Weapons are often self-made. Here, hunting spears.
 

     Cotton is the only cash crop grown in the area

     Harvesting cotton


Livestock and poultry keeping is the second major activity in this area. Some 50% of the households own livestock and 75% keep poultry. Livestock is kept as a source of income, meat for the household, draught animals in cultivation (i.e. cattle), insurance against poor conditions in the future (e.g. drought), etc. The average annual income from domestic animals is some US$ 30.

Some 15% of the households earn income from other sources than agriculture and domestic animal keeping. These sources include charcoal and firewood, sale of fish, sale of water, making beverage, and business. A small fraction, 4%, is employed in the formal sector.  

For the purpose of wildlife management it is crucial to identify and examine the human-wildlife conflicts on the border of the national park, such as illegal hunting, livestock grazing and cultivation. However, the human-wildlife conflicts are twofold in this area as wild animals destroy people’s crops and livestock and sometimes even kill humans. People in the survey claim that crops are destroyed by elephant, baboon and bush pig, livestock is killed or injured mainly by hyenas, while poultry are killed by eagles and mongooses. Hunting seems, however, not to be a way of exercising damage control. Instead people protect their field and livestock by keeping guard on the field, herding livestock, building fences etc. 

     At the local market to buy meat

 

 

 

    

 

     A woman is preparing chapatti for
a customer in her café


     The elephant is one of the species imposing damage to agricultural crops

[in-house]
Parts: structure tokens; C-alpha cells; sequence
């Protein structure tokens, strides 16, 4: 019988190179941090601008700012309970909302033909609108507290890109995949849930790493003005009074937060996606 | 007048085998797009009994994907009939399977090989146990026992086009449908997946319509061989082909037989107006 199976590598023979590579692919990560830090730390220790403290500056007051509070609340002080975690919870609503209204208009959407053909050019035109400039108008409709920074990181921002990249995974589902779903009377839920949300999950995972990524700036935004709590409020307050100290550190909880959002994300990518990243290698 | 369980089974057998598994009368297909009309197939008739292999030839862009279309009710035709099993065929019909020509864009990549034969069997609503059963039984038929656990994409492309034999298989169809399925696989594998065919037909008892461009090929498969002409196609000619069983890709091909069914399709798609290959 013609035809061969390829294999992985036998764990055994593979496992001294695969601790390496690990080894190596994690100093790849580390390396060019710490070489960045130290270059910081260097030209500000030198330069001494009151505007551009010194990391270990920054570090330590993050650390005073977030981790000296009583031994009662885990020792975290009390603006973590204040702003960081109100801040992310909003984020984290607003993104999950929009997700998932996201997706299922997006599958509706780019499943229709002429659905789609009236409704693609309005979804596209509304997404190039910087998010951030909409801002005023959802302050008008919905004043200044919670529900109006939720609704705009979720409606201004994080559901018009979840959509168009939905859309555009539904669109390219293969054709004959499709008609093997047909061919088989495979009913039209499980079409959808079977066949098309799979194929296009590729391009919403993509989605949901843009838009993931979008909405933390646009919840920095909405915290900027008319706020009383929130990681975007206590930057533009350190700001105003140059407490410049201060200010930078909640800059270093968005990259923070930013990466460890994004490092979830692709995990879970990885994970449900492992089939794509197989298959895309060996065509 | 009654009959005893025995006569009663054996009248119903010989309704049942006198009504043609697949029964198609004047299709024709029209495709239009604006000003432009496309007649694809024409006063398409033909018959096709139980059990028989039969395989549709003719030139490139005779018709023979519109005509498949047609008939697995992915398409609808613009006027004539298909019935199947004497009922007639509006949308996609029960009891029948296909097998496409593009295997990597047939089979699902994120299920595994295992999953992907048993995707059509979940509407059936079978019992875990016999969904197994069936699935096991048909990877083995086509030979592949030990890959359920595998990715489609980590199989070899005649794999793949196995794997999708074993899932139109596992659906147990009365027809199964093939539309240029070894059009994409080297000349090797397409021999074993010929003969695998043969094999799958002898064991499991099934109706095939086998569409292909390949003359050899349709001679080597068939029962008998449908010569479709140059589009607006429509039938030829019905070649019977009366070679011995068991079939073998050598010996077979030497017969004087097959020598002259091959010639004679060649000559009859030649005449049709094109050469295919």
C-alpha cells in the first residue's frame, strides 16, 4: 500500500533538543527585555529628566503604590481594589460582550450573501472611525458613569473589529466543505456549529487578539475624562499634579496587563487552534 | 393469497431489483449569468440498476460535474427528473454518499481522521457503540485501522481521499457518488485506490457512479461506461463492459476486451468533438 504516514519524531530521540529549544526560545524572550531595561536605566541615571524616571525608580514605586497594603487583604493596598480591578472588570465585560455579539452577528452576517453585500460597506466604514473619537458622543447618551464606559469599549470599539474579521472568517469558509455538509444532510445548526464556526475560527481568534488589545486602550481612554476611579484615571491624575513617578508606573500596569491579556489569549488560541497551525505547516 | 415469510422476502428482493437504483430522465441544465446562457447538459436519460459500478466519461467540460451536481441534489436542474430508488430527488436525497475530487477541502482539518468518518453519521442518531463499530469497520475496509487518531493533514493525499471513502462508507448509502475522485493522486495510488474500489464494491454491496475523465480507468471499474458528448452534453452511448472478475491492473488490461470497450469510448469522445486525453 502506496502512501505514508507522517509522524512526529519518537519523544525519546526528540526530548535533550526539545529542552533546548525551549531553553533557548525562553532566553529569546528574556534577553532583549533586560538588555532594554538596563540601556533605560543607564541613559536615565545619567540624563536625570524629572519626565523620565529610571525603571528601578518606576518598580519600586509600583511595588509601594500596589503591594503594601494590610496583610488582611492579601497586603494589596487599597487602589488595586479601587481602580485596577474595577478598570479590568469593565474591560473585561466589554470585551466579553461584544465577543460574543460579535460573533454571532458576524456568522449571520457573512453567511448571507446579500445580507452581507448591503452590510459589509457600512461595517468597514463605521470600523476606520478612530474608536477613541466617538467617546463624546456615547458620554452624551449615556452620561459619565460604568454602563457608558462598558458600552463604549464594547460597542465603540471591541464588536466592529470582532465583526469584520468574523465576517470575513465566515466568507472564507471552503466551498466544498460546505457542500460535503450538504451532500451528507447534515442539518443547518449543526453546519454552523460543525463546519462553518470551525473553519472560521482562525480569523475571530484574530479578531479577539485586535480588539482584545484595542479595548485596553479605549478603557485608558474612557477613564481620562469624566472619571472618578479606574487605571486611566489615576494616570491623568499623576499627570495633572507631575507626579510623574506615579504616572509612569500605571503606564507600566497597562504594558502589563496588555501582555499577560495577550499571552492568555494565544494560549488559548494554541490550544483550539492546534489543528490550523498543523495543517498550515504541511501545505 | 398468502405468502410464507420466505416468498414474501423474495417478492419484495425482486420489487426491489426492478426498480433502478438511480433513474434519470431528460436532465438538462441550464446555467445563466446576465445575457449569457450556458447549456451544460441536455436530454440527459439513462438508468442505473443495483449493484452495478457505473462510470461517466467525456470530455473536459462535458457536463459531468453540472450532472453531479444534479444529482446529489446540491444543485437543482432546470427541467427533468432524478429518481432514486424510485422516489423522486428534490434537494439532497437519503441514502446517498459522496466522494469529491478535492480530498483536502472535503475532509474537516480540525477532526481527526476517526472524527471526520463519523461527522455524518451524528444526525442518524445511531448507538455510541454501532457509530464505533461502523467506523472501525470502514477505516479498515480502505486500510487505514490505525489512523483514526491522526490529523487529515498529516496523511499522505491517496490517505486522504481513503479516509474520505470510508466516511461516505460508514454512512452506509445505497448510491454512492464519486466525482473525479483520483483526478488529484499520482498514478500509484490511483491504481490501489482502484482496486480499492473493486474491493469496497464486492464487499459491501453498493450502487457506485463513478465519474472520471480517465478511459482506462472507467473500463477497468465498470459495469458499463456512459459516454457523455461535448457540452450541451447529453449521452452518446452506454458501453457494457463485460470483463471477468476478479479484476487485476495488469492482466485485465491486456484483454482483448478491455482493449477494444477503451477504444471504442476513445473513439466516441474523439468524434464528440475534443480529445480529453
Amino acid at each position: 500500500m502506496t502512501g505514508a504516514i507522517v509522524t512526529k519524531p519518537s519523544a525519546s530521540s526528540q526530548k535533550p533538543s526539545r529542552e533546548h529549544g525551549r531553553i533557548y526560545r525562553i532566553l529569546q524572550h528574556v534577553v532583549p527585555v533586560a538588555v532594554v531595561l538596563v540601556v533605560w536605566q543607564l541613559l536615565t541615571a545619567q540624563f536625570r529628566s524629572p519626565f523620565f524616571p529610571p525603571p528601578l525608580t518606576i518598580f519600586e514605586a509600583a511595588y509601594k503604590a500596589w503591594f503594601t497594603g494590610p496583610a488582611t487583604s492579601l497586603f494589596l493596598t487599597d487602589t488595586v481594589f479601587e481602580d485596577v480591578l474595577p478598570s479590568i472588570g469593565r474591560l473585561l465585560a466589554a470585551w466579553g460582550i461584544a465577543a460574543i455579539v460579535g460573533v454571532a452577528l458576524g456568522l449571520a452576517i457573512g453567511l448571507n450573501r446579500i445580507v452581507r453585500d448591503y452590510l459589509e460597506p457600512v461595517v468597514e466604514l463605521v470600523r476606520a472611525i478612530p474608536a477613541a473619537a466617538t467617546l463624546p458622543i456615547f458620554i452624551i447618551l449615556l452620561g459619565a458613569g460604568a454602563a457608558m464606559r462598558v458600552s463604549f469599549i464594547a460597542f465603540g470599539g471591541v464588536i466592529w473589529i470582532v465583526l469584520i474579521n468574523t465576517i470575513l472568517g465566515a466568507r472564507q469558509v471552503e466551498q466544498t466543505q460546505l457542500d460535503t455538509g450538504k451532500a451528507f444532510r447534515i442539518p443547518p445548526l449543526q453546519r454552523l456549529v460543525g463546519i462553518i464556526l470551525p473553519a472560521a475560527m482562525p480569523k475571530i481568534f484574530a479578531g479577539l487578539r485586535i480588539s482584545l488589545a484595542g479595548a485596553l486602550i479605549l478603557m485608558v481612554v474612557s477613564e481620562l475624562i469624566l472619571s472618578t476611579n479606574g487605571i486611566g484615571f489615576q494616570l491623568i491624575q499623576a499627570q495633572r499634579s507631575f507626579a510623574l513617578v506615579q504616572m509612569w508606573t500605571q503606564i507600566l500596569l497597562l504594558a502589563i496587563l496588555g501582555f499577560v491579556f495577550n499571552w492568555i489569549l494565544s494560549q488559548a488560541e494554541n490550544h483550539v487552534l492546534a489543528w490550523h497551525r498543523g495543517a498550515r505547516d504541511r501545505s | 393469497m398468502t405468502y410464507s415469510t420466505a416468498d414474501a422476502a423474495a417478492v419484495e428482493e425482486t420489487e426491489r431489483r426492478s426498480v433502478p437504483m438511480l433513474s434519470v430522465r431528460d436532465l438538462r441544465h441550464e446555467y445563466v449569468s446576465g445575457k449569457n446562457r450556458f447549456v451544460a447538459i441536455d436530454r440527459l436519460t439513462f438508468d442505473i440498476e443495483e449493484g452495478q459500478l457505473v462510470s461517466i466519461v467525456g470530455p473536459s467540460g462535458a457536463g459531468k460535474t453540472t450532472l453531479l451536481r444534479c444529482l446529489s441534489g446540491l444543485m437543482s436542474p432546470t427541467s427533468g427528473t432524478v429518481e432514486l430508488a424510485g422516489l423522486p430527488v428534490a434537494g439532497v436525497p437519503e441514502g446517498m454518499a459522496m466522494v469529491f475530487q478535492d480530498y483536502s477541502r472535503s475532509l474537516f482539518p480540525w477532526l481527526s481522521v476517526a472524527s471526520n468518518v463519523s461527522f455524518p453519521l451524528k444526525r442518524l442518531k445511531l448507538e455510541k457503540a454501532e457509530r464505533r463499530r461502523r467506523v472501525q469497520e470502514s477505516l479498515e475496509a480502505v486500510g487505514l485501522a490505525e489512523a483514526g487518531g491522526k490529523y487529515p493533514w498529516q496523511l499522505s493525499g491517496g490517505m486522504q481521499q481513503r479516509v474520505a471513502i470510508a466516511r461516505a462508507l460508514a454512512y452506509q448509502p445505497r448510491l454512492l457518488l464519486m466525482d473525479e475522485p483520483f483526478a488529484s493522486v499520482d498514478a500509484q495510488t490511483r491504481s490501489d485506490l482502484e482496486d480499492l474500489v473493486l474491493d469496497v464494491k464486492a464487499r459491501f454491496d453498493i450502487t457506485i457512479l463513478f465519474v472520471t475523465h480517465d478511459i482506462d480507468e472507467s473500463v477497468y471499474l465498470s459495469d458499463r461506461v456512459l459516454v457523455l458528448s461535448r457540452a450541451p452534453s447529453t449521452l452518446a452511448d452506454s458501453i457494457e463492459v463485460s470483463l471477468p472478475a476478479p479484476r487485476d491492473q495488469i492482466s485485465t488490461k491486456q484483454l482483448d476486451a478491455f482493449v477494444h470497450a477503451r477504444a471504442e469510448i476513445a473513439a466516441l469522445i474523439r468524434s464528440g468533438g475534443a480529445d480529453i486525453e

Sisal is sometimes grown as a fence to protect
agricultural fields or domestic animals


Some closing remarks

An appropriate knowledge of how economic and biological factors shape the patterns of wildlife exploitation is essential in order to design a wildlife
management scheme that can succeed in encouraging the local people to reduce illegal hunting and change to more park-friendly activities. However,
we often lack knowledge about the economy of human-wildlife interactions. Research on the local economy provides valuable information on how to
regulate exploitation activities. In the project 'biodiversity and the human-wildlife interface in the Serengeti region, Tanzania’ we focus, among other
topics, on different types of policies and how they affect wildlife conservation and human welfare in Serengeti. Some of the policy schemes are the so-called
Integrated Conservation and Development Projects (i.e. SRCP), agricultural improvements, control of wildlife-induced damage, formal employment,
and anti-poaching law enforcement.  To view some of the results, see:

Johannesen, A.B. (2003): ''Essays on the economics of African wildlife utilization and management'', a dissertation for the degree of dr. polit., Department
of Economics, Norwegian University of Science and Technology, Norway.